TP and TS  EWHC B51 concerns baby twins who had been born prematurely at 31 weeks and who subsequently experienced serious physical trauma that may have been attributable to their parents.
The good news is that the court has arrived at a conclusion that the parents were not responsible for deliberate injuries, the children have recovered and are going home, and everyone appears to have behaved in a way that can give us confidence in the family justice system.
This very long judgment (at 200 paragraphs) from Watford Family Court features the vexed question of the cause of a baby’s injuries where the symptoms appear to fit a pattern of non-accidental injury through shaking. The judge had to consider detailed and complex evidence from the parents, social workers, medical experts and other family members.
Anonymity in this case
HHJ Middleton-Roy sets out his anonymity/transparency decision very clearly at the outset. It is because he has taken this approach and sent his judgment to BAILII that the public and professionals have access to the very painstaking way in which evidence is presented and analysed in this case about the controversial diagnosis of injury through shaking.
‘The names of the children and the adult parties in this judgment have been anonymised, pursuant to the Practice Guidance of the President of the Family Division issued in December 2018 having regard to the implications for the children of placing personal details and information in the public domain.
The Local Authority is identified by name, the Local Authority being a public body with a statutory responsibility for the welfare and protection of children and support of families. Where that work has resulted in Court proceedings, the Local Authority is held accountable for its actions with families by the Court. The need for a public body to be identified when acting in respect of citizens is important. The Court concludes that naming the Local Authority would carry with it some risk of identifying the children. Nevertheless, having balanced the risks between transparency of justice on behalf of the State where life changing decisions are made for children, and ensuring their privacy, welfare and safeguarding needs are taken seriously and protected, the Court concludes that the public interest in identifying the applicant Local Authority is so important that it outweighs any risk of identification of the children.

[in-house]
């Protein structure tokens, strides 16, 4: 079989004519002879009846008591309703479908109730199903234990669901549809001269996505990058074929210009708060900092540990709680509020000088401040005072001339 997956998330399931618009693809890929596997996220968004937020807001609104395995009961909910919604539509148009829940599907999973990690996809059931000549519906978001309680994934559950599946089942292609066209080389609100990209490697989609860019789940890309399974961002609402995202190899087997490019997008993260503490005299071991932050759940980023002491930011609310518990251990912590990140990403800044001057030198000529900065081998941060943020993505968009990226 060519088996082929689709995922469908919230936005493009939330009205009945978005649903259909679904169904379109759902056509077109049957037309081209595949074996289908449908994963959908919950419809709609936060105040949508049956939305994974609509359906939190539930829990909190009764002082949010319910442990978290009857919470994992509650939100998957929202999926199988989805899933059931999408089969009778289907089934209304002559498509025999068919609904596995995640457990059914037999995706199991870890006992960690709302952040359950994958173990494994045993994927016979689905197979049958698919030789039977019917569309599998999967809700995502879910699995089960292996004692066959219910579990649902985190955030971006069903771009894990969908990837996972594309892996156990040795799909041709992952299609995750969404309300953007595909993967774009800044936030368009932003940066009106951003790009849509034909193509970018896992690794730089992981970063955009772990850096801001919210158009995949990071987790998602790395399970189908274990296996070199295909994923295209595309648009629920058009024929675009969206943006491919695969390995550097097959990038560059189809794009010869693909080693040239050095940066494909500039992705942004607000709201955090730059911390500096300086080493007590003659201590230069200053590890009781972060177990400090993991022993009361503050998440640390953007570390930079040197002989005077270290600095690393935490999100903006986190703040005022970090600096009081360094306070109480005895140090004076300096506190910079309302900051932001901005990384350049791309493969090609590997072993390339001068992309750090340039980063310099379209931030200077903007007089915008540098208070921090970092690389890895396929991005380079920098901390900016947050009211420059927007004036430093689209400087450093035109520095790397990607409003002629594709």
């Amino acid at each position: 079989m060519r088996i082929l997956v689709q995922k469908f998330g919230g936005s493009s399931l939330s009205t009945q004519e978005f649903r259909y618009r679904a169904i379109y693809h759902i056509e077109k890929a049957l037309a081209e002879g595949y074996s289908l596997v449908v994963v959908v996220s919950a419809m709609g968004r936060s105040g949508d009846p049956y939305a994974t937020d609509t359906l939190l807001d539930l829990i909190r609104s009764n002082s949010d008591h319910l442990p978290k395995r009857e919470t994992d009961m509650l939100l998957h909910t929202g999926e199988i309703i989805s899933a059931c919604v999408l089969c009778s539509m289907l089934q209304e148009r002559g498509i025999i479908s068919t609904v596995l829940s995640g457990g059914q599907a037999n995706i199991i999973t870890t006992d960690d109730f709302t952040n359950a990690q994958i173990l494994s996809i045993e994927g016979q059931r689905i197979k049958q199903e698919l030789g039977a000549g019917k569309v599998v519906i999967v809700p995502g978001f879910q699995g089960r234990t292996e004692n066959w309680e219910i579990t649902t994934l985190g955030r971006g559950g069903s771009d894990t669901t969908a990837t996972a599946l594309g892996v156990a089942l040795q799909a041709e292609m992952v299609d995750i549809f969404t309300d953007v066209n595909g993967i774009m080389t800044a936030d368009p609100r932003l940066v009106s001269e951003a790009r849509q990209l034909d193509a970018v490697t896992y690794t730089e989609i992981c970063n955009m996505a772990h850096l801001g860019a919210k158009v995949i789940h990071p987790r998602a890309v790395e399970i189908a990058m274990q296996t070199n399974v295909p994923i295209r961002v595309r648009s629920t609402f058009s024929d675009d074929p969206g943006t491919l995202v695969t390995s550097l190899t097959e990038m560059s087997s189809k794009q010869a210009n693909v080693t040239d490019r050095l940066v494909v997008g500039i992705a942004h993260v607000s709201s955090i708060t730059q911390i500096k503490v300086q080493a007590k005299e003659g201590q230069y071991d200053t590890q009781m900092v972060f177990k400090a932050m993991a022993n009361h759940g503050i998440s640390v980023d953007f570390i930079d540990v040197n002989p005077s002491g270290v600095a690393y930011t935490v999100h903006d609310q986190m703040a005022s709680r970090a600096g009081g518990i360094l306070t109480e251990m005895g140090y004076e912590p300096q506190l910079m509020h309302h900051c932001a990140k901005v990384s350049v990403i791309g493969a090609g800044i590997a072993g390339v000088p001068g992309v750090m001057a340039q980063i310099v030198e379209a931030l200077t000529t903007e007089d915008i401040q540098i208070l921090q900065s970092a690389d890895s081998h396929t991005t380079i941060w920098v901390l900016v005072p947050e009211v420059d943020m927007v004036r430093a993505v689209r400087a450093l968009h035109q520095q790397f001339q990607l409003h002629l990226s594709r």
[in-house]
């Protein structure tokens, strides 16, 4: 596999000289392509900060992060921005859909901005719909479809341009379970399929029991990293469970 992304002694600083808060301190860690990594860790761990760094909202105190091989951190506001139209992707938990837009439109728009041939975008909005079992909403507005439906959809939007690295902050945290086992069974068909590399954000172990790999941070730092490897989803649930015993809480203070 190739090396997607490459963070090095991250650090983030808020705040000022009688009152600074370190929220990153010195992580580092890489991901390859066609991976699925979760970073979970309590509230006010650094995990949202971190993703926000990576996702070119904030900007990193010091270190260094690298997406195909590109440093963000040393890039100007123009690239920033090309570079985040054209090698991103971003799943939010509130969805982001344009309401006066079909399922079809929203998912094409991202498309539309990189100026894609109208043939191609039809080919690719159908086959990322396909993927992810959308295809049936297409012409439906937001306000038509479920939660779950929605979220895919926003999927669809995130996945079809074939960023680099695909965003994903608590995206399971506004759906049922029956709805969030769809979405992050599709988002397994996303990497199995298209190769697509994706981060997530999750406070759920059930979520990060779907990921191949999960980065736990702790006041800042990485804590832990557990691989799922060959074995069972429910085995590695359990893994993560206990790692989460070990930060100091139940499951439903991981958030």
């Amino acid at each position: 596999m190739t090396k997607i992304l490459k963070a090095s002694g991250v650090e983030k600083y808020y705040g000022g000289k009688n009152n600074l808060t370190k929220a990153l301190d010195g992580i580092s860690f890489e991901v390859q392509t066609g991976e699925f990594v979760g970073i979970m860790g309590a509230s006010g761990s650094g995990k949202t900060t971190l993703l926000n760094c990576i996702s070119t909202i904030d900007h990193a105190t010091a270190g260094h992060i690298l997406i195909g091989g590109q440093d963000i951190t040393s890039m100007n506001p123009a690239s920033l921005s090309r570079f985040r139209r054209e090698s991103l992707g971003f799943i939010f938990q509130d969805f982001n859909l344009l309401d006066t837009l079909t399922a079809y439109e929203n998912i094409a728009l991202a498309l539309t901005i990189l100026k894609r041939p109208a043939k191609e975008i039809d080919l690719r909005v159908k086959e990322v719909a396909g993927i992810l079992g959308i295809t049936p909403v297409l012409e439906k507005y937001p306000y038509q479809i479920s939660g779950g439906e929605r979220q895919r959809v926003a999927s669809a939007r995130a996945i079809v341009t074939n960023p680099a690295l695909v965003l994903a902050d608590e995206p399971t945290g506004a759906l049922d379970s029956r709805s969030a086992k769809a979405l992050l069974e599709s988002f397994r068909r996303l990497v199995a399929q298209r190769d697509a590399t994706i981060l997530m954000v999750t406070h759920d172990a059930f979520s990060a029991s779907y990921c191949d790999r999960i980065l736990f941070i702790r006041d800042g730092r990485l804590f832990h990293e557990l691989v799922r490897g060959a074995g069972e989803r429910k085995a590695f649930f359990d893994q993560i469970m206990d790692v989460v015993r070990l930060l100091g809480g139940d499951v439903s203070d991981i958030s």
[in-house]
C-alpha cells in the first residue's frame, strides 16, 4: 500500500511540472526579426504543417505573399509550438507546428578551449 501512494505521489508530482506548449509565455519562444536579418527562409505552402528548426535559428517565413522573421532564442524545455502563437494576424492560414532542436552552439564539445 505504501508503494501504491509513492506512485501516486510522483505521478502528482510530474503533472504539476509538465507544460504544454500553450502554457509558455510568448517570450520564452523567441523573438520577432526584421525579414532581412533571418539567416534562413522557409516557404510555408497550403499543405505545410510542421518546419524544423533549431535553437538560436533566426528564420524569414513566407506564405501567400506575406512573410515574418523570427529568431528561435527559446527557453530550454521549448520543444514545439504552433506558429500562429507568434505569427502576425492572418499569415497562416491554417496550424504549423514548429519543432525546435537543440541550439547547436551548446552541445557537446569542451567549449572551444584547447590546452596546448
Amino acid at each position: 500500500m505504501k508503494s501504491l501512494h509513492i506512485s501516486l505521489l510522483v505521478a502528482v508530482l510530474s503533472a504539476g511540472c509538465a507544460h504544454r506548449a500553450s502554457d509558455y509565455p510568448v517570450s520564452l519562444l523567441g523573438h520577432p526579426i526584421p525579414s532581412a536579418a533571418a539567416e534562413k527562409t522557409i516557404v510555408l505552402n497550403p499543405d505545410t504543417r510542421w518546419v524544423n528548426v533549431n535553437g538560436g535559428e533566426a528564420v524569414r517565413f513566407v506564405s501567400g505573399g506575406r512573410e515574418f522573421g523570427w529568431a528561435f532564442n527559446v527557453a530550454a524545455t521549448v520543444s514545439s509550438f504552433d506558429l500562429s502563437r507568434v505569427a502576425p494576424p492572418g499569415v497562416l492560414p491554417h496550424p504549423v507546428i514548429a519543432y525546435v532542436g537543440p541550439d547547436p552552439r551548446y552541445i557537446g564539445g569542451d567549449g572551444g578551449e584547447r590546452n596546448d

The anonymity of the children and members of their family must be strictly preserved. All persons, including representatives of the media, must ensure that this condition is strictly complied with. Failure to do so will be a contempt of Court and may result in a sentence of imprisonment.’
Further down, the judge is equally clear that the identified local authority (Hertfordshire):
Background to the case
The history of the case was that in mid-December 2018, when the twins were three months old, TP’s parents took her to hospital where a CT scan revealed a subdural brain haemorrhage. The parents could not explain how this might have occurred. TP had also suffered retinal haemorrhages in both eyes. When TS was also examined, an x ray showed she had two rib fractures. Following applications by the local authority, the twins were moved into foster care, where they remained until this court hearing.
The parents had been interviewed by police but no criminal charges had been brought. However, the standard of proof required for a criminal conviction – beyond reasonable doubt – does not apply in family proceedings, if the evidence might suggest that the children were not safe in the parents’ care. Here, the standard of proof is on the balance of probabilities. The local authority would need to prove that it was more likely than not that one of the parents had caused the injuries in order to be granted a care order.